Why there is no such thing as comics journalism
I am someone who likes comic books. I also like to read news about my hobby. I like to know how my favorite books are doing sales-wise because I know that sales are how they determine if that book gets to continue. I like interviews with comics creators to learn more about their upcoming projects or their creative process. I like to know what’s coming because comics are a medium where you have to order things in advance to make sure you receive them and to support the stuff you like.
Much like a sports fan, I like to discuss comics with fellow fans, listen to opinions and hear from other people who enjoy the hobby and art form.
Back in the 70’s and 80’s when I started getting serious about the hobby of comics, there was The Comics Journal. They had major flaws, but the one thing that they had going for them was that they did actual reporting and actual journalism in the comics field. They reported on sales figures, the decline of the newsstand market, issues with the direct distribution market, publisher’s internal workings and the hotly contested issue of creator’s rights. As the internet grew, they faded away as people could get information quicker, the interviews they had were overtaken by audio interviews, and their news felt old by the time it hit the stands.
So, who rose to take their place? No one. I have given up on getting actual journalism about my hobby and the field. There are some good industry sites like ICV2.com and The Beat, and Rich Johnson’s Bleeding Cool is a gossip site that reads like the comics industry’s snarky little tabloid that may or may not have insider information.
The rest? The Big Players just print press releases, throw in reviews and opinion columns and call it a day. Then there are the News with a Z sites (as they call similar wrestling sites at PWInsider.com, because they will say Wrestling NewZ in order to be hip, cool and extreme). They are usually hobbyists who think they have some inside scoop because they read it on-line, make inferences, think their opinions are facts, and call it news, like this bozo:
Let’s take this apart to show why newZ isn’t journalism.
- The writer did no actual research. He read some on-line interviews which he links to, but hasn’t even read the actual comic he is reporting on.
- The writer has no proof for his assertion that Marvel changed a comic they published because of fan reaction. Let me repeat that. The writer says the following:
“After one issue, Captain America is no longer a Nazi. The only surprising thing here is how quickly Marvel backtracked on their initial choice, though it was clear Captain America would not actually be a Hydra agent forever”
- He states that Marvel backtracked. He didn’t contact anyone at Marvel to get a comment on his supposition. He doesn’t offer any proof of his supposition. He just states it as if it’s fact. Kittens and kaboodles, there is no way on the planet Marvel saw the reaction to a comic, scrapped an issue that had been in production for at least 3 months, had a new issue written, penciled, inked, colored, lettered, put through production and shipped to the printer in time to be on the stands one month after the previous issue.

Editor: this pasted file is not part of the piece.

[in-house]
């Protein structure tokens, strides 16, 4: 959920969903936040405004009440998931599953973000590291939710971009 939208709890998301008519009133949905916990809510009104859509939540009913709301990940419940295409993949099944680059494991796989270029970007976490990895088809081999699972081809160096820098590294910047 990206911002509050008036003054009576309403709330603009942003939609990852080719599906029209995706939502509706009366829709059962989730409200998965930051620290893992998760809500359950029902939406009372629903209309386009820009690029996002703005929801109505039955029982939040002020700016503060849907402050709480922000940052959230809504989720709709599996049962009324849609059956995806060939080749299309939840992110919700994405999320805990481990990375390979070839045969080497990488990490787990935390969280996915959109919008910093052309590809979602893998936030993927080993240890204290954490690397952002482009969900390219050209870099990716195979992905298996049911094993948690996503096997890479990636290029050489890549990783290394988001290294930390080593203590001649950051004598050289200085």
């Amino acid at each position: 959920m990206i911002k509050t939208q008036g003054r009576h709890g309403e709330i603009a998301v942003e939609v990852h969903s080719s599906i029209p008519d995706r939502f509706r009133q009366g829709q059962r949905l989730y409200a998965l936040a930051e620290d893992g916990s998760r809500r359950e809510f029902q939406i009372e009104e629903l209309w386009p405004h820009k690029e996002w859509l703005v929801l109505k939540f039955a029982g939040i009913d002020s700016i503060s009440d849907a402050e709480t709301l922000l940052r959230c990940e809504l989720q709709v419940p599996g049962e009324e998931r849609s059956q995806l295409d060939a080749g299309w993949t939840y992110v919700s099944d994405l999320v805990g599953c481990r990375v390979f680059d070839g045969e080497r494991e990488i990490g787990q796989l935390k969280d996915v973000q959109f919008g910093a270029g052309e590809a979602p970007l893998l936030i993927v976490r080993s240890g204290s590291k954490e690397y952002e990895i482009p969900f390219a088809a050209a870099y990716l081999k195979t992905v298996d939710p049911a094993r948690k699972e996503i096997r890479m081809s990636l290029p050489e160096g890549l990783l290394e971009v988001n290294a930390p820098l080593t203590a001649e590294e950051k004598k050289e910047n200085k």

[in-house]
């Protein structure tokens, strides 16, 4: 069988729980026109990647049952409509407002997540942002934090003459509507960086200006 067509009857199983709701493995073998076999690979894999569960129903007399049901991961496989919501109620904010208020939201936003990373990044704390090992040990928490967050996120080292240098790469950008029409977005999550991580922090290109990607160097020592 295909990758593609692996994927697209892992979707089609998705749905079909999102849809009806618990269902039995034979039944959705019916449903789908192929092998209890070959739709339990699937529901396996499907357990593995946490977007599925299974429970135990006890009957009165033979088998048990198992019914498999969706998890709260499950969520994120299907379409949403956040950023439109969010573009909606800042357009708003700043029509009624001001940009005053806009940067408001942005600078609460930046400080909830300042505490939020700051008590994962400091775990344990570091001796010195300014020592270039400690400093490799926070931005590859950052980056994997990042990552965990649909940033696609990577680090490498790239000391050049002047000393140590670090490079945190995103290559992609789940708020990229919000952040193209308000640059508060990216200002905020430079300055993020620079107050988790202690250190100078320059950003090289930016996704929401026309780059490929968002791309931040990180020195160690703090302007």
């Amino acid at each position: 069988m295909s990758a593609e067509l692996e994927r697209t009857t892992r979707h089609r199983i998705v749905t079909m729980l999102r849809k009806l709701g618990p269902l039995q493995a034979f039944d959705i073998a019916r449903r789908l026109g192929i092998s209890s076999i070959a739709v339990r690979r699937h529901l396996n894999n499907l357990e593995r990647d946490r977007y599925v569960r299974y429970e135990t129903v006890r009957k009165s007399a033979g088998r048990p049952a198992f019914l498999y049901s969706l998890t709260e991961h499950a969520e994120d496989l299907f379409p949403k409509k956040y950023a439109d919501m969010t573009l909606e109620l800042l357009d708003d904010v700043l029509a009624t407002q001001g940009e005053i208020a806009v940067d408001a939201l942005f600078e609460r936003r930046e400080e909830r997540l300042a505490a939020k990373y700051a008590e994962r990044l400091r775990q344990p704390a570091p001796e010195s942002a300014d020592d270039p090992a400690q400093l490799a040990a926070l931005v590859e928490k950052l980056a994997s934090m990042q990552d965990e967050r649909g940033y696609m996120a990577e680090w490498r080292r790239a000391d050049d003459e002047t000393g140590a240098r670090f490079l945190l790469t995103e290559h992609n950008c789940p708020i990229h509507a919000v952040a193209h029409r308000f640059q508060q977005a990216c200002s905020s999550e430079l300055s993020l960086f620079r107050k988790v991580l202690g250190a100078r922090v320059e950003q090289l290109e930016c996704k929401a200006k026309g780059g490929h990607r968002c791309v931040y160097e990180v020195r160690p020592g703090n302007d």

- The writer shows a limited understanding of the Marvel continuity. The cosmic cube doesn’t brainwash, it actually rewrites reality and implants new memories. I know, nerd points, but still, if you’re going to go into a fit of nerd rage, get it right.
So, there you have it. A fact free “news” story where the writer puts out an uninformed opinion and it’s called a news story.
I didn’t go into journalism in college, much to the dismay of the faculty advisor, and while I am by no means an expert, I know that you need to give the Who, What, When, Where and Why, you need to give facts and you write in a specific style with the first paragraph given WHY the story matters and the rest of the story giving the facts and details behind that first paragraph. You call the people involved and get their side of the story if possible, and if they deny the facts you have, you state that.
Let’s say I am a journalist and I am going to write this story, just for an example:
I start by reading the press release that states all will be explained in issue #2. I then contact Marvel’s PR department and ask, “Did you change the story due to fan outrage?” and get their response, which would be no. I would talk to some creators and production folks to ask if it is possible to scrap a comic in production and change it in the time period allotted. They would also say no. I would then research the story itself and find out that the seeds for the story were planted first in Uncanny Avengers, and then even more so in the Pleasant Hill crossover. Then, my story would be about the fan outrage and how Marvel planned this all along (since that’s what they said) and give information on how the story was put together, how long it’s been planned and how it played in the industry. You could even do a story about how Marvel and DC need to do shocking events that get attention in order to draw readers and get some pull quote from creators about how stories for mainstream comics have changed and they need to make them events rather than the kind of standard “hero fights villain” stories of the 70’s and 80’s.
Instead we get “Marvel Backtracks”
Now you know why people laugh when someone says, “I know it’s true. I read it on the internet.”